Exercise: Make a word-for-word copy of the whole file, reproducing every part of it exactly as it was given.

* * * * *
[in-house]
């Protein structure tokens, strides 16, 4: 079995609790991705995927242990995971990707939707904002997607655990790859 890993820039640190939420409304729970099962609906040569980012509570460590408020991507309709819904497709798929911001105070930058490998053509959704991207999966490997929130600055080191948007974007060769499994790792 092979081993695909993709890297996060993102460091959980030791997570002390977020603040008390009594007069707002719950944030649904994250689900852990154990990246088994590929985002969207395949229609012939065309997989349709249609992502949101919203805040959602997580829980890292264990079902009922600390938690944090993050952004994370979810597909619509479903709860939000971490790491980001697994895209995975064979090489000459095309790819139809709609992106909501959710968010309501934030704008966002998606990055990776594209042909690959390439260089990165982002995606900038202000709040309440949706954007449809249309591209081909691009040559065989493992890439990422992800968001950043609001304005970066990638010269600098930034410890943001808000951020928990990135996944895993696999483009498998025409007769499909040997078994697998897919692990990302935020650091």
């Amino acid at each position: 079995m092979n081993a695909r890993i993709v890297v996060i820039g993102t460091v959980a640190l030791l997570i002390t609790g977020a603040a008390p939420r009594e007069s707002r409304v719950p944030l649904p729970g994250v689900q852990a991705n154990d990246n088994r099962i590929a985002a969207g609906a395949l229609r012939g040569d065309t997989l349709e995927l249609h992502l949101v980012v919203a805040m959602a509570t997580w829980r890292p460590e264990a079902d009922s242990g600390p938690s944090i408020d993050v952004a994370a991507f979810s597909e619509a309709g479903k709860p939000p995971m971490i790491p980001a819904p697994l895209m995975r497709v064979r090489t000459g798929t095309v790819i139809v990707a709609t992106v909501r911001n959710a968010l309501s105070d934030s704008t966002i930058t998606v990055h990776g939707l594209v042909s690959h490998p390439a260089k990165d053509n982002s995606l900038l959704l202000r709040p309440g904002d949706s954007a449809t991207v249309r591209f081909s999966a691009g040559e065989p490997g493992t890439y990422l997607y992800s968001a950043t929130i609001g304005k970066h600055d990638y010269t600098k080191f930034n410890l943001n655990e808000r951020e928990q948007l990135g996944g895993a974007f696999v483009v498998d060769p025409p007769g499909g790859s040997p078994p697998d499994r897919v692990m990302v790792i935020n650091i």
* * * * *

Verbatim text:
[in-house]
């Protein structure tokens, strides 16, 4: 079995609790991705995927242990995971990707939707904002997607655990790859 890993820039640190939420409304729970099962609906040569980012509570460590408020991507309709819904497709798929911001105070930058490998053509959704991207999966490997929130600055080191948007974007060769499994790792 092979081993695909993709890297996060993102460091959980030791997570002390977020603040008390009594007069707002719950944030649904994250689900852990154990990246088994590929985002969207395949229609012939065309997989349709249609992502949101919203805040959602997580829980890292264990079902009922600390938690944090993050952004994370979810597909619509479903709860939000971490790491980001697994895209995975064979090489000459095309790819139809709609992106909501959710968010309501934030704008966002998606990055990776594209042909690959390439260089990165982002995606900038202000709040309440949706954007449809249309591209081909691009040559065989493992890439990422992800968001950043609001304005970066990638010269600098930034410890943001808000951020928990990135996944895993696999483009498998025409007769499909040997078994697998897919692990990302935020650091």
């Amino acid at each position: 079995m092979n081993a695909r890993i993709v890297v996060i820039g993102t460091v959980a640190l030791l997570i002390t609790g977020a603040a008390p939420r009594e007069s707002r409304v719950p944030l649904p729970g994250v689900q852990a991705n154990d990246n088994r099962i590929a985002a969207g609906a395949l229609r012939g040569d065309t997989l349709e995927l249609h992502l949101v980012v919203a805040m959602a509570t997580w829980r890292p460590e264990a079902d009922s242990g600390p938690s944090i408020d993050v952004a994370a991507f979810s597909e619509a309709g479903k709860p939000p995971m971490i790491p980001a819904p697994l895209m995975r497709v064979r090489t000459g798929t095309v790819i139809v990707a709609t992106v909501r911001n959710a968010l309501s105070d934030s704008t966002i930058t998606v990055h990776g939707l594209v042909s690959h490998p390439a260089k990165d053509n982002s995606l900038l959704l202000r709040p309440g904002d949706s954007a449809t991207v249309r591209f081909s999966a691009g040559e065989p490997g493992t890439y990422l997607y992800s968001a950043t929130i609001g304005k970066h600055d990638y010269t600098k080191f930034n410890l943001n655990e808000r951020e928990q948007l990135g996944g895993a974007f696999v483009v498998d060769p025409p007769g499909g790859s040997p078994p697998d499994r897919v692990m990302v790792i935020n650091i």